Which brings us to my opening moment. My biggest fear after my first injury was hitting my head. I truly believed that I wasn’t strong enough to do it all again. Then, on February 12th, 2020, just over three years after my original brain injury, I crashed ski racing in Maine, shooting into the ground at 40 mph, sliding headfirst through the next gate. I do not remember much of what happened, nor much of the weeks that followed. I feel blessed to have walked away on my own. 

So there I was, riding up that chairlift, skating to my team, keeping a hand firmly planted on my teammate’s shoulder to keep my balance, mixing up the location of the accident. Looking back, it feels like a dream. I was sleepwalking. 

But the sharp stab behind my eyes tells me otherwise. I have additional vision issues now. When I am tired my right eye droops, not tracking with my left. I struggle with screens and reading. I run into doorways. Every minute of every day, I have a headache.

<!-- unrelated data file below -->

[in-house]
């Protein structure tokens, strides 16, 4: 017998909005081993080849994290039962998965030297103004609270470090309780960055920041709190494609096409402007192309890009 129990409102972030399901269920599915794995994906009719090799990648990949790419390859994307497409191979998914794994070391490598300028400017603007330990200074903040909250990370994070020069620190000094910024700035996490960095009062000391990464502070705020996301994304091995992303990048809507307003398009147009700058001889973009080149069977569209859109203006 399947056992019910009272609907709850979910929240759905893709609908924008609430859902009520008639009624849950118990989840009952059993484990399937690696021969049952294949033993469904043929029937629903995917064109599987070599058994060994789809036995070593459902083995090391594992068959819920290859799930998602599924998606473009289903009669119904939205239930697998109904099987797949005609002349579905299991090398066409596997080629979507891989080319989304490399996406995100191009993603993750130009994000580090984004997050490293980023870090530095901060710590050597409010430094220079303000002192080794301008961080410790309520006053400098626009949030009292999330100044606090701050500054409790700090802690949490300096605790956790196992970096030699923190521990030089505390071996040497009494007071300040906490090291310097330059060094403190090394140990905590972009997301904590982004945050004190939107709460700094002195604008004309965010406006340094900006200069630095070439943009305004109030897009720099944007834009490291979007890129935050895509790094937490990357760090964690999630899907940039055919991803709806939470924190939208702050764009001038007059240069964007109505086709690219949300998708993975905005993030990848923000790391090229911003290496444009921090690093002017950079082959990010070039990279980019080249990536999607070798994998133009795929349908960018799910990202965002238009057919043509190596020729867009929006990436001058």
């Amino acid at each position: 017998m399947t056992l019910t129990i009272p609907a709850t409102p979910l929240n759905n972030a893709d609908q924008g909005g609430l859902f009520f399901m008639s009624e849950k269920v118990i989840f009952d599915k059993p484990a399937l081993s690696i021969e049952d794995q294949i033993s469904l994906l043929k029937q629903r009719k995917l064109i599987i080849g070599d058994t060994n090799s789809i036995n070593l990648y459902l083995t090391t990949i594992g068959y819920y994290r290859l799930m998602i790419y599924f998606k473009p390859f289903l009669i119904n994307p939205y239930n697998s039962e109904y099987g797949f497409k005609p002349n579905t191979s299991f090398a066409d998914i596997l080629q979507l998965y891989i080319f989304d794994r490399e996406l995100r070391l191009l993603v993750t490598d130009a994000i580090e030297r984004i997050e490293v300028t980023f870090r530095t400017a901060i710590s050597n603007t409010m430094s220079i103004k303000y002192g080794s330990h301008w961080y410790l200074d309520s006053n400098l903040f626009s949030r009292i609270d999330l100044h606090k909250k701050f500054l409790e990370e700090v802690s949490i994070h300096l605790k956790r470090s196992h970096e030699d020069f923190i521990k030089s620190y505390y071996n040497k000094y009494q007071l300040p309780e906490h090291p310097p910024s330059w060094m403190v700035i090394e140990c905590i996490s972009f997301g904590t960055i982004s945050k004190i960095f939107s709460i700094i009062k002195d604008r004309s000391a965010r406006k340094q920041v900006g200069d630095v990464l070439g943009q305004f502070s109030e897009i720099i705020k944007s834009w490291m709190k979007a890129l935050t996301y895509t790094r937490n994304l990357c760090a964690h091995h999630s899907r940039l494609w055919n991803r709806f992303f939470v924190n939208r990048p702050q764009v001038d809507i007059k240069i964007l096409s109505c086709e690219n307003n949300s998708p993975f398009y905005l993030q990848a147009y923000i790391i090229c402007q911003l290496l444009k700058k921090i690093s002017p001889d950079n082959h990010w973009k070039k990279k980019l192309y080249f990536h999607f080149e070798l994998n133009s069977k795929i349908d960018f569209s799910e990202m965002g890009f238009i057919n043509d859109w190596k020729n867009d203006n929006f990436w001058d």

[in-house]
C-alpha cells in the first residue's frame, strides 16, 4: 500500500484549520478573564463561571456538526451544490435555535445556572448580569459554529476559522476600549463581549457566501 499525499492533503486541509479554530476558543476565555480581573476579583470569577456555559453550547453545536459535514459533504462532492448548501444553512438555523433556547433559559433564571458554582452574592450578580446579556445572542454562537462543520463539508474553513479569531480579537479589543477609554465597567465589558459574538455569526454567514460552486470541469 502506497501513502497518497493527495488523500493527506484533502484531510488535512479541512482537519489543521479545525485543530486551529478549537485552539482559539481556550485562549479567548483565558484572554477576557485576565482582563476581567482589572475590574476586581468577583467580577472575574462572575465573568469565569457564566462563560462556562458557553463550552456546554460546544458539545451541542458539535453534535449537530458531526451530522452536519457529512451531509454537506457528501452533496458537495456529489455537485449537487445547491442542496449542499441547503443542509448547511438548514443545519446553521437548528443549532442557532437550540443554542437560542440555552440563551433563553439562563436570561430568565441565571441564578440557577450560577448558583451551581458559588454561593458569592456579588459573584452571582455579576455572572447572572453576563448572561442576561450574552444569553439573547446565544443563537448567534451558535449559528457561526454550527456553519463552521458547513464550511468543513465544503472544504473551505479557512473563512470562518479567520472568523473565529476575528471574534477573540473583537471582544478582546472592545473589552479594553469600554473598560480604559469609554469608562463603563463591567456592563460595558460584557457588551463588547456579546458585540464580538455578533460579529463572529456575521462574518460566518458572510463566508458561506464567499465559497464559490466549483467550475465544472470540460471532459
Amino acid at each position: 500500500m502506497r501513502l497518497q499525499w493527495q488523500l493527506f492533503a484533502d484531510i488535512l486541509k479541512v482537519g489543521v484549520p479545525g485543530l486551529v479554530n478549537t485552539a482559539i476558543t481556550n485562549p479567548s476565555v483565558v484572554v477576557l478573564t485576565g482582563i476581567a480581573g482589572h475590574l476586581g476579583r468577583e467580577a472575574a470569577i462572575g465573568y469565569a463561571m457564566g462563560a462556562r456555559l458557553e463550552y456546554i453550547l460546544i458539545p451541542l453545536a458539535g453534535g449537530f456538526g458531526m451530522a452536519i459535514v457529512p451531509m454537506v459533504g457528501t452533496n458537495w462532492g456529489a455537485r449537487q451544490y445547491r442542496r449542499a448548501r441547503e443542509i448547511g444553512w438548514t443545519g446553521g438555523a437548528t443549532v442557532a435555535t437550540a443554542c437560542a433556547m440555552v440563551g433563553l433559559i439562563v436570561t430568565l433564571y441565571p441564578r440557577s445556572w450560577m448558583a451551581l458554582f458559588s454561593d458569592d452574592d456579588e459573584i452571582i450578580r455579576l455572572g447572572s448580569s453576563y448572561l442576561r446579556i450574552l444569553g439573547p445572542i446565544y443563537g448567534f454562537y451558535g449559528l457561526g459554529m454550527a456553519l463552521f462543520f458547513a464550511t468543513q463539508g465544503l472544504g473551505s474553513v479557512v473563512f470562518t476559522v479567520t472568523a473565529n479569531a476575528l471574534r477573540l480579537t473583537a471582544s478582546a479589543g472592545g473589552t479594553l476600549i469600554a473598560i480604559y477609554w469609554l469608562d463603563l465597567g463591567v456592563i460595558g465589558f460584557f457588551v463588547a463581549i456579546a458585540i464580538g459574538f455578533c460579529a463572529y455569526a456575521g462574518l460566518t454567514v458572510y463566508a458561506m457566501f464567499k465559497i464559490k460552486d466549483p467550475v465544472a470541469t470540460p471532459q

After the second accident, it took me a month to let myself fully grieve. I was petrified that if I let myself feel, if I let the walls crumble and I fell apart, that I would never be able to pick up the shattered pieces. But I did, painfully, piece by piece. 

Pencil drawing of a girl's face made of a puzzle, one piece left to be places, representing the struggle of piecing yourself back together after a brain injury. 
"But I did, painfully, piece by piece."

“But I did, painfully, piece by piece.”

For a while, I lost a part of myself. I was forced to give up things that were parts of my identity, some of which I haven’t gotten back. I struggled in school with simple problems, I couldn’t follow a conversation, I missed the jokes. I had to reconcile the fact that I am not the same as I was before, and I can’t go back to that person. All of this – twice. After my first injury, I found my new normal. I got back up off the ground for the world to lay me flat again. I have to once again make peace between who I was and who I am.